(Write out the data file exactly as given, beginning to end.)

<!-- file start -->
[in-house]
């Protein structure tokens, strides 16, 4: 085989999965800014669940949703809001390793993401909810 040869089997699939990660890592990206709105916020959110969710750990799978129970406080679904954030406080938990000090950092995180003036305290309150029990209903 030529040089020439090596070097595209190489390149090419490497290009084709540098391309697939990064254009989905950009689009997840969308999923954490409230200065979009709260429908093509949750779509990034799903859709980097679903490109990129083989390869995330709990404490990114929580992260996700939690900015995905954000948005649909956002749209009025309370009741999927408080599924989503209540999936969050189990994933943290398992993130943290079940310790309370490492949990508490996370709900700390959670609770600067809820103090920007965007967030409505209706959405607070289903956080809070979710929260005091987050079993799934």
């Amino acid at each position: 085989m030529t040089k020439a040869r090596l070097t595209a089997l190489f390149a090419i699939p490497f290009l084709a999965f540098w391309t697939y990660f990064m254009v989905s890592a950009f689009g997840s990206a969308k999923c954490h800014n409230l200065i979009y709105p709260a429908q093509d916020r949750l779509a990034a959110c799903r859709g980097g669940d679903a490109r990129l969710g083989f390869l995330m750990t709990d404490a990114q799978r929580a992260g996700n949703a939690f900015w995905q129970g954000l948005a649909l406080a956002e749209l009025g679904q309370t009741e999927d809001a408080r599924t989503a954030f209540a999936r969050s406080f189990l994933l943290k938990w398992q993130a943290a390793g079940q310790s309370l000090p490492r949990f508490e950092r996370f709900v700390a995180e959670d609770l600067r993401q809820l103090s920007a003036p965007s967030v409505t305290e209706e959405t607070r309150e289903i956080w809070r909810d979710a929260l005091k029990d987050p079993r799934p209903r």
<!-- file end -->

[in-house]
């Protein structure tokens, strides 16, 4: 085989999965800014669940949703809001390793993401909810 040869089997699939990660890592990206709105916020959110969710750990799978129970406080679904954030406080938990000090950092995180003036305290309150029990209903 030529040089020439090596070097595209190489390149090419490497290009084709540098391309697939990064254009989905950009689009997840969308999923954490409230200065979009709260429908093509949750779509990034799903859709980097679903490109990129083989390869995330709990404490990114929580992260996700939690900015995905954000948005649909956002749209009025309370009741999927408080599924989503209540999936969050189990994933943290398992993130943290079940310790309370490492949990508490996370709900700390959670609770600067809820103090920007965007967030409505209706959405607070289903956080809070979710929260005091987050079993799934």
């Amino acid at each position: 085989m030529t040089k020439a040869r090596l070097t595209a089997l190489f390149a090419i699939p490497f290009l084709a999965f540098w391309t697939y990660f990064m254009v989905s890592a950009f689009g997840s990206a969308k999923c954490h800014n409230l200065i979009y709105p709260a429908q093509d916020r949750l779509a990034a959110c799903r859709g980097g669940d679903a490109r990129l969710g083989f390869l995330m750990t709990d404490a990114q799978r929580a992260g996700n949703a939690f900015w995905q129970g954000l948005a649909l406080a956002e749209l009025g679904q309370t009741e999927d809001a408080r599924t989503a954030f209540a999936r969050s406080f189990l994933l943290k938990w398992q993130a943290a390793g079940q310790s309370l000090p490492r949990f508490e950092r996370f709900v700390a995180e959670d609770l600067r993401q809820l103090s920007a003036p965007s967030v409505t305290e209706e959405t607070r309150e289903i956080w809070r909810d979710a929260l005091k029990d987050p079993r799934p209903r």